The Biden administration is expected to announce Tuesday stepped-up enforcement of so-called mental health parity laws requiring health insurers to cover mental illness on the same basis as medical and surgical needs, the most aggressive intervention yet by the federal government.
Federal regulators missed a December deadline for a highly anticipated report, but Labor Secretary Marty Walsh, whose department oversees insurance plans covering 137 million Americans, has made his priorities clear. “We’re enforcing parity for mental health and substance use treatment. We all know what that is in our communities,” he said Friday in a speech to the U.S. Conference of Mayors’ winter meeting.
The first parity law passed in 1996 at a time of high medical inflation that led to cost-cutting and especially affected mental health. It requires health insurance plans that include mental health treatment to ensure that they pay for those services in ways that are comparable to what they provide for medical and surgical treatment. The law was broadened in 2008 to include addiction services.
Despite the law, neither the federal government nor the states did much to enforce it, especially for practices that are hard to measure, like determinations of “medically necessary” treatment and whether an insurer contracts with sufficient numbers of mental health providers in insurance networks to meet members’ needs.
A research report by Milliman, a health care consultancy, found that patients went out of network for behavioral health treatment more than five times as often as they did for medical and surgical care in 2017. Patients usually do that when they can’t find an in-network provider. Insurers generally pay far less for out-of-network providers, and that leaves patients to pay more.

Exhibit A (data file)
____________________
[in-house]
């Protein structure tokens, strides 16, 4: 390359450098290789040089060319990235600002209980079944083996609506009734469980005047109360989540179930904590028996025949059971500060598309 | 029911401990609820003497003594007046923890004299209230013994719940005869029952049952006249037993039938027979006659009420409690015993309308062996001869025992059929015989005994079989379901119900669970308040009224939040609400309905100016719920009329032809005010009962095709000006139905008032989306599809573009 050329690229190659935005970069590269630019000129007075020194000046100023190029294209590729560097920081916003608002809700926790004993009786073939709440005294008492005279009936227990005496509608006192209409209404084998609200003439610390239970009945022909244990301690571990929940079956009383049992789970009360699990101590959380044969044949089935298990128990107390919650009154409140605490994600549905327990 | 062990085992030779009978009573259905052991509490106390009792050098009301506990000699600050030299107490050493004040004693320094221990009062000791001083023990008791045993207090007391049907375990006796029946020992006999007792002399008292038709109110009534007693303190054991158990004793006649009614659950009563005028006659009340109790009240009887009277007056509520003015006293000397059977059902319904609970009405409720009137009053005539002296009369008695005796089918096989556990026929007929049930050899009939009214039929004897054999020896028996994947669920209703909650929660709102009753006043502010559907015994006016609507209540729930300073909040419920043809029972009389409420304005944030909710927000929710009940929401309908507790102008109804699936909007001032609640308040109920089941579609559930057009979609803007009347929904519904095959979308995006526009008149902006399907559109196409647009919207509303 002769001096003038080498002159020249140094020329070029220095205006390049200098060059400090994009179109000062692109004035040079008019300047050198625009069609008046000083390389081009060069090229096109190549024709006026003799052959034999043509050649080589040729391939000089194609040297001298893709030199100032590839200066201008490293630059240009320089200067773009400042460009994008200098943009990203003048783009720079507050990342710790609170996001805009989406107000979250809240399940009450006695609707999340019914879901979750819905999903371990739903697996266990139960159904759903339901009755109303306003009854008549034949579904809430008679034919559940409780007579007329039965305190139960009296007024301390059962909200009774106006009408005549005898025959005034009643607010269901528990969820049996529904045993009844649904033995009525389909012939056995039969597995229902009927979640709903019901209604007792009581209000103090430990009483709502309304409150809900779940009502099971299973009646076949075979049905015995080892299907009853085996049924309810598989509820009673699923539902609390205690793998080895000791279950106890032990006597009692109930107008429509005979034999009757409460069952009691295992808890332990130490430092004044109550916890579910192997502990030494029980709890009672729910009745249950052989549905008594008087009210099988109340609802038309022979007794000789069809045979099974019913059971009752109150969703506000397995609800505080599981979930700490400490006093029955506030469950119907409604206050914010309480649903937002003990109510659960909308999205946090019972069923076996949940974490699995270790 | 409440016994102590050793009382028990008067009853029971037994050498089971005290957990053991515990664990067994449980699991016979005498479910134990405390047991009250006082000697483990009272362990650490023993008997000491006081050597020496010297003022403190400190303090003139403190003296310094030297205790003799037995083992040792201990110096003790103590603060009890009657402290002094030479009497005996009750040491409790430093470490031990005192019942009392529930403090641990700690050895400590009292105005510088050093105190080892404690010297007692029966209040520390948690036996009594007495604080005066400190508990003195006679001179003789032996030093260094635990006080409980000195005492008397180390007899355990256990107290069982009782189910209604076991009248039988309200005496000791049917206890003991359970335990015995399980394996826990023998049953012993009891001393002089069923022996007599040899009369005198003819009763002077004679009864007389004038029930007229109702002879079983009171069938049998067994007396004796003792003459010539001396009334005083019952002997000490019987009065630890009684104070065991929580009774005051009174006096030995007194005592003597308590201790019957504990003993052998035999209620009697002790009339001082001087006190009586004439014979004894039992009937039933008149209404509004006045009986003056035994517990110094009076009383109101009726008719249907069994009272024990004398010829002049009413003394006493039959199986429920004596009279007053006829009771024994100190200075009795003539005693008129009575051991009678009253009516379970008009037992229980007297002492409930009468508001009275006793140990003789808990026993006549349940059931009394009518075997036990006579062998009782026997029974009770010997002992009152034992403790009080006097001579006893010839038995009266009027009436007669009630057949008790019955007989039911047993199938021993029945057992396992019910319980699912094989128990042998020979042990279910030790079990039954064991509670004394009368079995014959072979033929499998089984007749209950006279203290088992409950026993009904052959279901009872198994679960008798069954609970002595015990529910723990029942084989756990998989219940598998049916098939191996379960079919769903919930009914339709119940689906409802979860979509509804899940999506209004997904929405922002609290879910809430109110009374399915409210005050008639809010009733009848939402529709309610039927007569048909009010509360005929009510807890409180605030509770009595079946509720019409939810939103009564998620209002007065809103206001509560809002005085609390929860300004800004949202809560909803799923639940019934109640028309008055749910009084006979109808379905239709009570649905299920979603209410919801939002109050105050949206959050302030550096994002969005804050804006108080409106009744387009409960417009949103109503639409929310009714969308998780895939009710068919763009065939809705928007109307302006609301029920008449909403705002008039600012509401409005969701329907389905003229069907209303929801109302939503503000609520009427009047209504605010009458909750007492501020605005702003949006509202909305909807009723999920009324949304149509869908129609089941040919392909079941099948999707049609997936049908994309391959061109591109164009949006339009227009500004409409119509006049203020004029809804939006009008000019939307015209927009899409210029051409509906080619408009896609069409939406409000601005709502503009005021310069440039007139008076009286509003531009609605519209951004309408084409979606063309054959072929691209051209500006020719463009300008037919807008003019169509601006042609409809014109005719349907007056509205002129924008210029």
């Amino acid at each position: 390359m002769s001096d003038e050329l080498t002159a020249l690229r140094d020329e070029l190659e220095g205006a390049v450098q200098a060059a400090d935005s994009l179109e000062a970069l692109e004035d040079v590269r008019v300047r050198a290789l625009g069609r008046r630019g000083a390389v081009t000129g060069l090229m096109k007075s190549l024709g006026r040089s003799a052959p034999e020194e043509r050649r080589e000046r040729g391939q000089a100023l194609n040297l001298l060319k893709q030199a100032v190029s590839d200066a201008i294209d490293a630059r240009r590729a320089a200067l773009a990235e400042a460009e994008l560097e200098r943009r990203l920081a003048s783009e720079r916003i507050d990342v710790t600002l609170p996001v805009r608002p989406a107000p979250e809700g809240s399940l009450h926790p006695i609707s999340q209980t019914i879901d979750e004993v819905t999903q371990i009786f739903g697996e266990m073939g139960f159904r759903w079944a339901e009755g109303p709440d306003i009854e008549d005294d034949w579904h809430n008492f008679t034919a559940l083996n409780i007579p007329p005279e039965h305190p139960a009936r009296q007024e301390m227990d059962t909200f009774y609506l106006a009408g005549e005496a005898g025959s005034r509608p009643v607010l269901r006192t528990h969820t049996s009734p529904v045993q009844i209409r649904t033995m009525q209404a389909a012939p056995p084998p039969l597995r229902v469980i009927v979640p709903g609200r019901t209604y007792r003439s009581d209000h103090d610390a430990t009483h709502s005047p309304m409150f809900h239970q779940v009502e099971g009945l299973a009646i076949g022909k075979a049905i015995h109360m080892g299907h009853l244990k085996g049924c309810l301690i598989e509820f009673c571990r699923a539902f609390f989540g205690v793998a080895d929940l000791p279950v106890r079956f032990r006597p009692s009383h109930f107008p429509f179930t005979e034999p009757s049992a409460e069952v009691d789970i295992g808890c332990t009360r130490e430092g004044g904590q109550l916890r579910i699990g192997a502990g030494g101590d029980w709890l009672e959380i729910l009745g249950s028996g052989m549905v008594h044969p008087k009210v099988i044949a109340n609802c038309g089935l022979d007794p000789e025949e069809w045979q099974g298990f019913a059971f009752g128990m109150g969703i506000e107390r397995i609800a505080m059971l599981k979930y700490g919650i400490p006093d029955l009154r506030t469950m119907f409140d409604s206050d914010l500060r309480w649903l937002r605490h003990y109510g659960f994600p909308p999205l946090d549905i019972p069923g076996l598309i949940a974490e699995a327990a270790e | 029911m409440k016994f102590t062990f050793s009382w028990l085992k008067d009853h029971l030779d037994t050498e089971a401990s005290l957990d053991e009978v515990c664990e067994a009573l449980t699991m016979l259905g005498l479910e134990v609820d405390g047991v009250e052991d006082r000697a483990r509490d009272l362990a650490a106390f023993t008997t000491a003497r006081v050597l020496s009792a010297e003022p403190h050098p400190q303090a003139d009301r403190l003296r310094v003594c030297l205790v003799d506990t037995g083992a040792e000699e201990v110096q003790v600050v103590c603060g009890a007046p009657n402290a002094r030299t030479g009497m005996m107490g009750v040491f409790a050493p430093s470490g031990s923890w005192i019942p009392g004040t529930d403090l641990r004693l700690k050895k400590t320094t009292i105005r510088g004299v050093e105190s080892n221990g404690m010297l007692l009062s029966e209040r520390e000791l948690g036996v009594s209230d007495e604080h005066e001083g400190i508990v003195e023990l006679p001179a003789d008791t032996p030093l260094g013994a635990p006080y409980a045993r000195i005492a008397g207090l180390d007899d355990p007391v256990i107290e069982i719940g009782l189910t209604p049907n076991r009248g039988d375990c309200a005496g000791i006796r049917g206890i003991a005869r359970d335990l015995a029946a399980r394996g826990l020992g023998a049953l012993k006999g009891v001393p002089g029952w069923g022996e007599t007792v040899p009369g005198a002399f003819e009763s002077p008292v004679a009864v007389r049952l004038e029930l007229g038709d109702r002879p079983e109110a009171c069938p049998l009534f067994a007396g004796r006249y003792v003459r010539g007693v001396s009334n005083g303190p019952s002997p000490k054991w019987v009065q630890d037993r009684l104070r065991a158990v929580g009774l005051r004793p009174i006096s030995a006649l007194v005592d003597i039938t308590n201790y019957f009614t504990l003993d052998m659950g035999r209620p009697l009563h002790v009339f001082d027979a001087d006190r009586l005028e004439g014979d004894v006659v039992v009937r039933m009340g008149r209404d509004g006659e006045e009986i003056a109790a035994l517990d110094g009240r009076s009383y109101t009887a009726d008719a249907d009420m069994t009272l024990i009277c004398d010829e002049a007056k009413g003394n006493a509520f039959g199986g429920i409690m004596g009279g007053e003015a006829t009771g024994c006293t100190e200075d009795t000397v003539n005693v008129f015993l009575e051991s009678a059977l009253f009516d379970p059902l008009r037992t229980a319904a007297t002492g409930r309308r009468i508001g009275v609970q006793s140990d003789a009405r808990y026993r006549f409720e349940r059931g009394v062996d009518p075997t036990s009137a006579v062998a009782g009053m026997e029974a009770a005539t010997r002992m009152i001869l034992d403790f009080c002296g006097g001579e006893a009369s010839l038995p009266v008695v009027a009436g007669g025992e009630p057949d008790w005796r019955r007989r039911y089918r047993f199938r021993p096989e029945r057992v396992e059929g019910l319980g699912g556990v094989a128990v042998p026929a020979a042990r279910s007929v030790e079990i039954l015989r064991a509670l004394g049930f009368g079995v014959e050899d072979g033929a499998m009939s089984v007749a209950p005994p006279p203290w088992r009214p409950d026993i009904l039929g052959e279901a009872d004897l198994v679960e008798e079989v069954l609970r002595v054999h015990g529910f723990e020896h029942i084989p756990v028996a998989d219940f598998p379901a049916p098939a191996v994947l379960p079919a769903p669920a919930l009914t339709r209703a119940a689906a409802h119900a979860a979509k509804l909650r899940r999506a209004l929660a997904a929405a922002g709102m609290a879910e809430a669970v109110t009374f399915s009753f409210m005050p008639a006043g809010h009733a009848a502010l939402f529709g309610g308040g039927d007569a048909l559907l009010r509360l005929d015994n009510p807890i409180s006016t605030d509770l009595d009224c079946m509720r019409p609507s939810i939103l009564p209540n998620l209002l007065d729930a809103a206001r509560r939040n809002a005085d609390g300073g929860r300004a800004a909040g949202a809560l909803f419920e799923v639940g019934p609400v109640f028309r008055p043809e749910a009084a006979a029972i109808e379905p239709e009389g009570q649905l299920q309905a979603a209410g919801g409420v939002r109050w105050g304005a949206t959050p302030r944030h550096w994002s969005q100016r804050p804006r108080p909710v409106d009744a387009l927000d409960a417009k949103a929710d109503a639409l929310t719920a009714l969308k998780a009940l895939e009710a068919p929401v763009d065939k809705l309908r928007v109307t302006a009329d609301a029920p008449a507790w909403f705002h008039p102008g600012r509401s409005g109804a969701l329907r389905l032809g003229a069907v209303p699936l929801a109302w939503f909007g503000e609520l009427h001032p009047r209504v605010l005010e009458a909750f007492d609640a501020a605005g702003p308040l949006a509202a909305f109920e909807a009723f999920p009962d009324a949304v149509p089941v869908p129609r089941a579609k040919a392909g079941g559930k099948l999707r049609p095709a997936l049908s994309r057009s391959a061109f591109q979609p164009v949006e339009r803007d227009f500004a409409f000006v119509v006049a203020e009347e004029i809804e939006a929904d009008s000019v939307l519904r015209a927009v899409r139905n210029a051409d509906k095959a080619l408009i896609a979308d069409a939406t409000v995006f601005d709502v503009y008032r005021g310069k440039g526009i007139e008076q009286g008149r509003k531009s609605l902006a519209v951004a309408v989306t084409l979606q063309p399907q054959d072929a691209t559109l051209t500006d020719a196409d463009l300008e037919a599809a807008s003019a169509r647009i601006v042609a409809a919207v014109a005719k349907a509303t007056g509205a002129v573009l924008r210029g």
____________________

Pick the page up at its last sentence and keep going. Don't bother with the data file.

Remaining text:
Congress finally gave health plans and regulators from the Department of Labor and the Department of Health and Human Service detailed guidelines for measuring compliance with parity rules a year ago, along with the power to conduct exhaustive audits to measure compliance. Regulators are now authorized to require that insurers show in an analysis that they are, in fact, providing comparable coverage.
Audits typically take well over a year of back-and-forth requests from regulators and responses from insurers. If the audits eventually determine that a carrier is out of compliance, that carrier is required to notify every subscriber that it has violated federal law – a sort of shaming that advocates believe will act as a deterrent.
Former Rep. Patrick Kennedy, who authored the parity legislation in the House 14 years ago, said the Labor Department was now poised to bring the toughest enforcement actions ever against out-of-compliance insurers. (Note: Kennedy is a member of the MindSite News Editorial Advisory Board.)
Walsh, who has spoken publicly about his long-term recovery from alcohol addiction, has a staff of “fire-breathing, passionate people for parity that have never had an outlet.” Now, Kennedy said, “they’re going gangbusters.”